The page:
Oct 12, 2012
Authors: Esra A. Hudson | Justin Jones Rodriguez
As a powerful tool to reach a wide audience and a vehicle for users to reveal otherwise private information, social media creates fertile ground for litigation, particularly in the employment and labor context. In the first decision of its kind, the National Labor Relations Board (the "Board") recently upheld an Administrative Law Judge ("ALJ") decision that an employee's firing for his postings on Facebook did not violate the National Labor Relations Act (the "NLRA") because the postings were not protected or concerted activity. See Karl Knauz Motors, Inc., Case No. 13-CA-046452, 358 NLRB No. 164 (Sept. 28, 2012).
Section 7 of the NLRA invests employees with the right to engage in "concerted activities for the purpose of collective bargaining or other mutual aid or protection." It is an unfair labor practice for employers to interfere with, restrain, or coerce employees in the exercise of their Section 7 rights. Accordingly, the issue in Karl Knauz Motors was whether the employee's termination interfered with or restrained the employee's exercise of Section 7 rights.
The employer in Karl Knauz Motors owned BMW and Land Rover dealerships located directly across the street from each other. When the BMW dealership hosted an all-day event to introduce clients to a new model, the General Sales Manager told salespeople that the dealership would serve hot dogs, cookies, and premade Costco snacks at the event. Concerned about the cheap refreshments and the negative effect that they could have on clients (and ultimately sales and commissions), one employee, Robert Becker, took mocking photos of coworkers posing with the food. Five days later, Becker saw a customer's 13-year-old son drive a car from the Land Rover dealership into a pond in front of the lot.
Becker posted photos of the accident and the hot dog photos from the BMW event on Facebook. Becker's General Sales Manager called him at home and told him to remove the photos and comments, and Becker immediately complied. Nevertheless, Becker was later terminated for embarrassing the dealership and its CEO.
The ALJ held, and the Board agreed, that the posts about the Land Rover incident were not protected concerted activity because Becker posted them on his own without discussion with other employees or any connection to terms or conditions of employment. On the other hand, the ALJ determined that Becker's posts related to the BMW event constituted protected concerted activity because they related to a concern over commissions. Nonetheless, the ALJ found, and the Board agreed, that there was no NLRA violation in Becker's termination on the grounds that he was fired solely for the Land Rover posts, and not for the BMW posts.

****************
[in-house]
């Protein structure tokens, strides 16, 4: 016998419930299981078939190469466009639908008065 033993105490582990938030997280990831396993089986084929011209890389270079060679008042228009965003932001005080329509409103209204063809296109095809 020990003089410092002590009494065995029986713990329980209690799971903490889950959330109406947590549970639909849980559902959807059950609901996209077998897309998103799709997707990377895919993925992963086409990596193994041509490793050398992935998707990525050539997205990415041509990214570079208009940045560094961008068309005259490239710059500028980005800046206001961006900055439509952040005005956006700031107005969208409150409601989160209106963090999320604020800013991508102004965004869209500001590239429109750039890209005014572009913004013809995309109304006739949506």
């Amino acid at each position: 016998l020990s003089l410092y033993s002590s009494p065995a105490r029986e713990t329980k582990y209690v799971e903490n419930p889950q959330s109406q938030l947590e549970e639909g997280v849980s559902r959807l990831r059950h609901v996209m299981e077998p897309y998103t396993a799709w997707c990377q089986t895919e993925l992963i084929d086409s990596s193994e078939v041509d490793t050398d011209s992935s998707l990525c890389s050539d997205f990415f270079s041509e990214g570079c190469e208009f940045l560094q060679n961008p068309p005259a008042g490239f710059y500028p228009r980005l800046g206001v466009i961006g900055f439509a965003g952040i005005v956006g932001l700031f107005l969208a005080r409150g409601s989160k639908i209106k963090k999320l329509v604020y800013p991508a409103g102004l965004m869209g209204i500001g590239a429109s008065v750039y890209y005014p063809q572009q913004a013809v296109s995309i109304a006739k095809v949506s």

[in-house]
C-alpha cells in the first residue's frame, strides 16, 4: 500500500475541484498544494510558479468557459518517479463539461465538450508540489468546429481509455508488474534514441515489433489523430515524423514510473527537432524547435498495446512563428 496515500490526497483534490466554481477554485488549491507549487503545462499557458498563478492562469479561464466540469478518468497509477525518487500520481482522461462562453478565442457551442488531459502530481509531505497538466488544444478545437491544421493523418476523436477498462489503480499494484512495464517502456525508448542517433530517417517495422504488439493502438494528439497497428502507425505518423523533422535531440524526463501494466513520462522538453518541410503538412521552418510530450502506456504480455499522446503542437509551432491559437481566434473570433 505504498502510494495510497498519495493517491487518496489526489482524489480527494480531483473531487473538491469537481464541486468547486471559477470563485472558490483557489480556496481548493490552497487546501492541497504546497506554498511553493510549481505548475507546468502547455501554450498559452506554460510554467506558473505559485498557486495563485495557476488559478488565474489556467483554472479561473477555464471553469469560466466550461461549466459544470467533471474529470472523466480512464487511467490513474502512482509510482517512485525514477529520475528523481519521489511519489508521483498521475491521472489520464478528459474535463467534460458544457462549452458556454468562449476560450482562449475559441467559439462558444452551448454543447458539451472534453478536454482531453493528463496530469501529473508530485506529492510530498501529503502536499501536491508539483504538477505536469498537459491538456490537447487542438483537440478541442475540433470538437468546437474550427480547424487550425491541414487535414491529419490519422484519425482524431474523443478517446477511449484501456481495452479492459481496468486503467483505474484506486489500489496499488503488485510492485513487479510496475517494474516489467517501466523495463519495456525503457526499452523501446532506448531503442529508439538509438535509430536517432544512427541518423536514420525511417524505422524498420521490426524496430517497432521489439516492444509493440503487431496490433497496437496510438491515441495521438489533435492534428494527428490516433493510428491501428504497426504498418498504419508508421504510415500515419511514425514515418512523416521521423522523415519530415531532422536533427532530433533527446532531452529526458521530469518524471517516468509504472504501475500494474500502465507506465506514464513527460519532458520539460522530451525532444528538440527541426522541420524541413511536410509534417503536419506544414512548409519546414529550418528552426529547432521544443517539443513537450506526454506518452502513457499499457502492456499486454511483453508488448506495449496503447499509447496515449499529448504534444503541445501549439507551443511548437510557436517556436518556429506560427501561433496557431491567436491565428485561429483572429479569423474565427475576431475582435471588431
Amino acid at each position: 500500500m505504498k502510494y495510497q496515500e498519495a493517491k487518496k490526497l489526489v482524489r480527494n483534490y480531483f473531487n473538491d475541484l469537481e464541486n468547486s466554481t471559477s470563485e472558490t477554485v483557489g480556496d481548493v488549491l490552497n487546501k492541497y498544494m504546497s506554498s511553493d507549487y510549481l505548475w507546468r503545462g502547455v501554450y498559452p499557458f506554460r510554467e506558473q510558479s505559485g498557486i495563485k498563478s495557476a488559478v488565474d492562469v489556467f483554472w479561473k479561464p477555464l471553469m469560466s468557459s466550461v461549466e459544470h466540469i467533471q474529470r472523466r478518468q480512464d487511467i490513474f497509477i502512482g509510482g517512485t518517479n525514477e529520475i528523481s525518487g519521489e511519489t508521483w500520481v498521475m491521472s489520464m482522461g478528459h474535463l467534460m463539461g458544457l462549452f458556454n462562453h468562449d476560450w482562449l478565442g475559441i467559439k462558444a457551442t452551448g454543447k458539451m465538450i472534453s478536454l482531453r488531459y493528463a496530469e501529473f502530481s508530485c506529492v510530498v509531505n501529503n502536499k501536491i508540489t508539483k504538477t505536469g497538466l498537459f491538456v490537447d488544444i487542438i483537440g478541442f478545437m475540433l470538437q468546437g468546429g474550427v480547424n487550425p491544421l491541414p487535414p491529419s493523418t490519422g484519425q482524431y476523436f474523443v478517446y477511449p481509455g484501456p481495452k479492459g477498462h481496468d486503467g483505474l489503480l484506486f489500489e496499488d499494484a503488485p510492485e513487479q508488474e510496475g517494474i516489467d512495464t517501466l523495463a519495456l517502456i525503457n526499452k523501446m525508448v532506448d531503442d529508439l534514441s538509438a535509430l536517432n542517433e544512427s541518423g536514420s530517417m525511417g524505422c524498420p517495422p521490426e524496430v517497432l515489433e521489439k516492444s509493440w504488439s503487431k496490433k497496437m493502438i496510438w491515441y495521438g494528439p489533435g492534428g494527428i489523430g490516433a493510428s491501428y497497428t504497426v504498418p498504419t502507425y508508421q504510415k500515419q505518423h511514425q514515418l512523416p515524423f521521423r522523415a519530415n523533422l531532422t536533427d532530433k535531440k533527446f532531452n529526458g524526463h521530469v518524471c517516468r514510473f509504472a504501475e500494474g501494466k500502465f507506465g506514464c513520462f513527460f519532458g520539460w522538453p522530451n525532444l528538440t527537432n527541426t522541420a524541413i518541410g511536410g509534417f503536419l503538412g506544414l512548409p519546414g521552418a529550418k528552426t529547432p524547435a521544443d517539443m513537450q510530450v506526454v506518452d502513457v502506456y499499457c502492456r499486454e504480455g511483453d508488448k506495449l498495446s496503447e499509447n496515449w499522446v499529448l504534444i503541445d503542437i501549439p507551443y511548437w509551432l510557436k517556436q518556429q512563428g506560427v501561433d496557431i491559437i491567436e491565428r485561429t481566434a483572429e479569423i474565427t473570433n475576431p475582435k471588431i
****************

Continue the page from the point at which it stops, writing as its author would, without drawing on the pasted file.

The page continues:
Importantly, although the Board affirmed the ALJ's decision that Becker's termination did not violate the NLRA, the Board also held that the company's courtesy policy underpinning the termination was unlawful. Specifically, the policy stated:
Courtesy: Courtesy is the responsibility of every employee. Everyone is expected to be courteous, polite and friendly to our customers, vendors and suppliers, as well as to their fellow employees. No one should be disrespectful or use profanity or any other language which injures the image or reputation of the Dealership.
The Board criticized the rule for two reasons. First, the rule (and the employee handbook in general) was void of any language that informed employees that it would not apply to statements within the NLRA's protective umbrella. Second, a fair reading of the rule could lead an employee to believe that any critical statements about the company could be construed as "disrespectful," and thus, justify disciplinary action. Therefore, the policy was unlawful because employees could construe it to prohibit protected activity.
Although this decision makes it clear that there are circumstances in which employers may discipline employees for their social media posts, employers should proceed carefully and consult counsel when disciplining employees for their social media content and in drafting their social media policies. Karl Knauz Motors is certain not to be the Board's last word on social media and the workplace.
Andrew L. Satenberg
Esra A. Hudson
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